Ed Yong has an excellent post about how many neuroscience studies are underpowered (not enough study subjects). These studies are unable to detect real effects, especially if the effects are moderate or weak. As bad, for a result to be statistically significant, it has to be such a ‘surprising’ result (i.e., strong effect) such that you should either consider that you screwed up the experiment or realize that this is just a fluke. But what struck me was this part:
But ultimately, the problem of underpowered studies ties into a recurring lament—that scientists face incentives that aren’t geared towards producing reliable results. Small, underpowered studies are great at producing what individuals and journals need—lots of new, interesting, significant and publishable results—but poor at producing what science as a whole needs—lots of true results. As long as these incentives continue to be poorly aligned, underpowered studies will remain a regular presence. “It would take a brave soul to do a tenth of the studies they were planning to do and just do a really big adequately powered one unless they’re secure enough in their career,” says Munafo.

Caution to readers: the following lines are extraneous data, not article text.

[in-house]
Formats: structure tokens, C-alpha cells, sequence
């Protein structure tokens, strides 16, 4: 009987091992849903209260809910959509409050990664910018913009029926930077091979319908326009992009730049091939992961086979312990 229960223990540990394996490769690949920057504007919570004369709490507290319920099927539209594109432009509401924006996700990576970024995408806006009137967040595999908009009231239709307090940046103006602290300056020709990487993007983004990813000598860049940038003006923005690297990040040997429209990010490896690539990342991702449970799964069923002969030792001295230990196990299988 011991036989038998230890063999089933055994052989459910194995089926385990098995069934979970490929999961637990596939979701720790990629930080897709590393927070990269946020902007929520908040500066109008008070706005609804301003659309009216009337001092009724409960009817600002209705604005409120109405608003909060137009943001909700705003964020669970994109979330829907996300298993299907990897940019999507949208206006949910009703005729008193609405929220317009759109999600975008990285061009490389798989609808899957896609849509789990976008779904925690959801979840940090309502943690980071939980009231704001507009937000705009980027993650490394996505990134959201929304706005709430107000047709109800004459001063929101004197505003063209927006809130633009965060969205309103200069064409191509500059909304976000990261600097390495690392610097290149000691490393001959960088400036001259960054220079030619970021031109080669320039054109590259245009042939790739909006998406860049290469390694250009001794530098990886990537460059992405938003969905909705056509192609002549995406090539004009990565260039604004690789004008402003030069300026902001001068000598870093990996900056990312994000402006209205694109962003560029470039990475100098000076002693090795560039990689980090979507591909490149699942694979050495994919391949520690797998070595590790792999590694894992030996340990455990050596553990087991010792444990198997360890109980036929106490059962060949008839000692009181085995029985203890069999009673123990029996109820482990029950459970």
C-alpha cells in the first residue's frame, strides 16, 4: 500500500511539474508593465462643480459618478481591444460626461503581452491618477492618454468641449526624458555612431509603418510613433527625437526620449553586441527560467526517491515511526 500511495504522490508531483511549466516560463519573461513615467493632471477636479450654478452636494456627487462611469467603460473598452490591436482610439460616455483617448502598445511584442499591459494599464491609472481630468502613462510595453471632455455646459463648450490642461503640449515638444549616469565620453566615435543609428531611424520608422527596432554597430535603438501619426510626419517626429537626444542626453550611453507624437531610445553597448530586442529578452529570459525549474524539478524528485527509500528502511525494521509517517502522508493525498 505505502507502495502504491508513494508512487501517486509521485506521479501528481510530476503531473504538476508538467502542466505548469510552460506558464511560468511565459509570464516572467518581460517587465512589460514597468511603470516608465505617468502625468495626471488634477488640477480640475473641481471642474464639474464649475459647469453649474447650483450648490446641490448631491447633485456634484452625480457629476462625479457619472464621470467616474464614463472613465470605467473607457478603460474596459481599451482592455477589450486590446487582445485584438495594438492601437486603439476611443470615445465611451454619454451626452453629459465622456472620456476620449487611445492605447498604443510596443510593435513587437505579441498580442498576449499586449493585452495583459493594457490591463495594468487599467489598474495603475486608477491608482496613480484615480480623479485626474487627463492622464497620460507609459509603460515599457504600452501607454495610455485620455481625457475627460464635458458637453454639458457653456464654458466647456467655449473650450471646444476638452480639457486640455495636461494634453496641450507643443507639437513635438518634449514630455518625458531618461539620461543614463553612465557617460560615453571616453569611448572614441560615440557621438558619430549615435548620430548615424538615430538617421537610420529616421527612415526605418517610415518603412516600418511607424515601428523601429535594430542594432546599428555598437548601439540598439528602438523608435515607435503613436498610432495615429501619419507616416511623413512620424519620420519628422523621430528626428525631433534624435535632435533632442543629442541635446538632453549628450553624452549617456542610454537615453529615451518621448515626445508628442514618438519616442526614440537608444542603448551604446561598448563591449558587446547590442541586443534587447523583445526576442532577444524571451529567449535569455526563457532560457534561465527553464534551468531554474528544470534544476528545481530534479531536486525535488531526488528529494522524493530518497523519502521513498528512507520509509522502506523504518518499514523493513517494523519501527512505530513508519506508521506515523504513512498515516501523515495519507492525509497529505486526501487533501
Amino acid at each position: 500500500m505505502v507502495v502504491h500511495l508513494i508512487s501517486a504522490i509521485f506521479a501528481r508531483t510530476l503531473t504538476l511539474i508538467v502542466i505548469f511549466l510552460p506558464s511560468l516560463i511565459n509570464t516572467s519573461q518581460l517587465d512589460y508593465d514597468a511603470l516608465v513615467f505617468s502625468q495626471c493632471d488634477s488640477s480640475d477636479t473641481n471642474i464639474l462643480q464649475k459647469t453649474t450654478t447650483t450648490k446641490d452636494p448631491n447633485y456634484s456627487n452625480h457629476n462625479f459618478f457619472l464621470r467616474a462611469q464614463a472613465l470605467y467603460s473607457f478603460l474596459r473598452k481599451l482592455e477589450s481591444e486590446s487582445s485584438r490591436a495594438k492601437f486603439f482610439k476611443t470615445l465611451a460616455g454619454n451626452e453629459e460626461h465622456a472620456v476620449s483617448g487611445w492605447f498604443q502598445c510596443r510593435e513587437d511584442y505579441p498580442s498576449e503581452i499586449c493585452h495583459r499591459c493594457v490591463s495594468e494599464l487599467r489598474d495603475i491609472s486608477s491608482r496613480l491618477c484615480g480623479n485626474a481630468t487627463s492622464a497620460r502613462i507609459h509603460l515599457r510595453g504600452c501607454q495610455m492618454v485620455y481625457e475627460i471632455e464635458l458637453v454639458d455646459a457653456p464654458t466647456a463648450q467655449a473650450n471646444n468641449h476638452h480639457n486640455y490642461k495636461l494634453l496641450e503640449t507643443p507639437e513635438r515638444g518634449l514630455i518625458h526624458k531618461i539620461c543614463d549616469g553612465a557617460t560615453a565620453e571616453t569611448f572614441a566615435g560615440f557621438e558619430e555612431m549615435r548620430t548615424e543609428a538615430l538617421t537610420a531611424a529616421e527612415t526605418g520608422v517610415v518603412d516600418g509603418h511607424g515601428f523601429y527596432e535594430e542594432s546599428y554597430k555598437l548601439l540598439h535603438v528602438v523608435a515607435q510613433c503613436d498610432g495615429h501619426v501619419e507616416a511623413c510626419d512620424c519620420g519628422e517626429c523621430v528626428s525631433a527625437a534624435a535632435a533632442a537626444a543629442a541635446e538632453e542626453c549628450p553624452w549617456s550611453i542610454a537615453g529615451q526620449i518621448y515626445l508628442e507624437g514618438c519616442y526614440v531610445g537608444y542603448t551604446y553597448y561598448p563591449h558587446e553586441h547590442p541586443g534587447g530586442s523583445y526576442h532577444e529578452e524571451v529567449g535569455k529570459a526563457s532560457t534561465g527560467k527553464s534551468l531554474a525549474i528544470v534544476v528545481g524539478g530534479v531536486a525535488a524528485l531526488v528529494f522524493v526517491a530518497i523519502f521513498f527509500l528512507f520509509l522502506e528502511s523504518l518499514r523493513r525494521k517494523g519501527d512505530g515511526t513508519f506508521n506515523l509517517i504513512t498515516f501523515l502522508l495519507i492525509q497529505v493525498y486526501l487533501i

This is why the team is especially keen that people who make decisions about funding in science will pay attention to his analysis. “If you have lots of people running studies that are too small to get a clear answer, that’s more wasteful in the long-term,” Munafo says. And if those studies involve animals, there is a clear ethical problem. “You end up sacrificing more animals than if you’d just run a single, large authoritative study in the first place. Paradoxically, I know people who’ve submitted animal grants that are powered to 95 percent but been told: ‘This is too much. You’re using too many animals.’”
In the past, I’ve argued that to really answer important questions, we have to increase the scale and scope of projects (what I call “go Manhattan Project on its ass“). But that can’t happen unless we rethink funding, as the size of an R01 grant (the typical faculty researcher grant) simply isn’t large enough. While $250,000 per year might seem big, typically about two-thirds of that goes straight into salaries. There just isn’t that much left over for large sample sizes.
In other words, the funding system is not designed to collect the large samples we need to do the science correctly. To seriously address this issue would require fewer and larger projects (even if we increased funding). For those who argue that this amounts to ‘picking winners and losers’, it’s worth remembering that we’re not picking a whole lot of winners right now.
It’s the funding, stupid.